Q11: In any MMORPG the storyline is crucial.  What percentage of the game content covers the story?
Bae: We are focusing mostly on combats(PVP) and quests.  You could say that these two make up Blade & Soul. It’s about half and half. The story would be narrrated through quests.

Q12: Could you elaborate on the storyline which is based on the Korean genesis.
Bae: Not only the Korean genesis, but a number of legends and anecdotes from Mongolia, Cambodia, Japan, and China are included in the story.

Q13: According to a source, the game will include characters from Korean legends?
Bae: Only one race will follow Korean legends.

Q14: In the story, players will be against gods, how will you narrate this? Also, how will you connect with the notion of clans in the martial arts realm?
Bae: Guilds and kingdoms fit more with the Middle Age fantasy genre.  For the genre of martial arts, individuals and heroes are more fitting.  Unlike the gods in Greek mythology, the gods in Blade & Soul would be closer beings [to humans] such as mountain gods or dragon king.

Q15: Is there an ending to the storyline?
Bae: Yes.

Q16: Is the trailer video made out of in-game footage?
Bae: Yes. The only editing done to the video is the slow-motion effect during “swift jump” and the removal of version stamp.  Of course, for demonstration purposes, some characters were standing still not fighting back.  Besides those, the video is a 100% compilation of in-game footages.
Kim: Currently, developers are playing pre-alpha version of the game. The trailer you saw today was a footage of their actual in-game play.

Q17: If developers are playing the game, up-to how many players can play simultaneously?
Kim: 30~40 players tested on one map.

Q18: I am curious whether the world is seamless or instanced.
Bae: It is not seamless, but it uses streaming method. Gamers will experience the same gameplay as if they were in a seamless world.
Kim: There won’t be much loading because the maps are huge.

Q19: In the trailer, there is a scene where a character attacks multiple mobs with one skill. Will it be a good skill to aggro mobs?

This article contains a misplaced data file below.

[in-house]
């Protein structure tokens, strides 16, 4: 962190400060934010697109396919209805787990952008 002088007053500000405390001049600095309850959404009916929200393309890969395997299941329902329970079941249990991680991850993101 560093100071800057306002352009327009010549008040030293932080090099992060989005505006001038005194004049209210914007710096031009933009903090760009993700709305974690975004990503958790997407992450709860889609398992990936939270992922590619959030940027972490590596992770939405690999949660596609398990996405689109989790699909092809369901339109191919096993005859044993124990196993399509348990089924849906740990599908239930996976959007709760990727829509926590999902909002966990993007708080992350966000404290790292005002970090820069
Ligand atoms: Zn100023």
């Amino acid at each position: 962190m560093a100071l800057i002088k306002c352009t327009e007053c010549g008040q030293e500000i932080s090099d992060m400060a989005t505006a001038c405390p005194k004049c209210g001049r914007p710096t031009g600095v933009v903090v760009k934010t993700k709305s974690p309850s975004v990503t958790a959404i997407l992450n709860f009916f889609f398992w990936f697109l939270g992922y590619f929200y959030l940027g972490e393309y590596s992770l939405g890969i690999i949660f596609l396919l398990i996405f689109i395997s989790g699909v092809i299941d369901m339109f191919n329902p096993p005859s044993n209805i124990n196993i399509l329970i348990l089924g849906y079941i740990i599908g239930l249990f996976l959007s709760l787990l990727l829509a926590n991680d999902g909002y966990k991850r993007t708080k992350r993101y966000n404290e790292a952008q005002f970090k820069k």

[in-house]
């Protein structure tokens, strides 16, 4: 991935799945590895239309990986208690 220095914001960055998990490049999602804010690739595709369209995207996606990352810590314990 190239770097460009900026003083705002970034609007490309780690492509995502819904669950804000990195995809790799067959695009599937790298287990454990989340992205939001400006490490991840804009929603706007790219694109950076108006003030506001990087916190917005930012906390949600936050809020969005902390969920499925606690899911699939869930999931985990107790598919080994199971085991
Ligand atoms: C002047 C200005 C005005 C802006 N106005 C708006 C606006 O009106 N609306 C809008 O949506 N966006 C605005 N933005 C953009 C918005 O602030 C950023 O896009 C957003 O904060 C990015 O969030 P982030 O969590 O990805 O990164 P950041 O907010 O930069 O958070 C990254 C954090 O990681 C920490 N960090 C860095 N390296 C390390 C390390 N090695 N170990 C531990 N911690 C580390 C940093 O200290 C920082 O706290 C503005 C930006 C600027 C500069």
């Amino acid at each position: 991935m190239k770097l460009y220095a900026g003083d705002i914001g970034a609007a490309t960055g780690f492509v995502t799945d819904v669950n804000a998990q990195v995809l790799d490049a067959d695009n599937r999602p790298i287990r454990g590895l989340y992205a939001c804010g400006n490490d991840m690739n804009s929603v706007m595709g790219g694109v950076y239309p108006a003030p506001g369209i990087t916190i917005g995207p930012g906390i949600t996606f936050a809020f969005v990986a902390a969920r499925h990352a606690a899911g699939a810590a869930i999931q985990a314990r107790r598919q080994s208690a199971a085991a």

Bae: It’s not a typical skill, but there are time when it is needed; for example, in order to save team members by sacrificing yourself. You can think of it as a finishing skill.  We used the skill purposely to show off the capabilities of Blade & Soul. The character of the developer who used the skill died soon after. (smile)

Q20: Are cooking and resource gathering a major part of the game?
Bae: There are a few, but with an oriental twist.  Players will be able to make wine or pottery.

Q21: Could you tell us more about the two races Jin and Gon?
Kim: Jin is the closest to the mankind.  Culturally, they are similar to us, and use the most tools. Gon is about 2.3m(7.5ft) and is physically stronger.

Q22: There were midgets in the video; are they a playable race?
Bae: They are part of a race and we will release more information regarding the races later.

Q23: Some of the raindrops landed on the camera; how does weather affect the game play?
Bae: Rain changes the environmental setting, spawning more monsters, etc.
Kim: The rain drops on the screen is from an in-game footage.  We are also planning to let weather influence quests.

Q24: One character wore glasses; to what extent is character customizing possible?
Bae: Middle-Age fantasy genres emphasizes armor and weapon stats.  However, martial-arts games focus on individual and weapon(sword) development.  Development of weapon(**NOTE:as in proficiency of the character or the weapon itself gaining experience) will be crucial in the early game.  Based on this concept, we are developing the character customization.

end of part 1

continue to part 2

[EDIT] I changed the weird skill name “mid-air-dash” to more accepted “swift jump”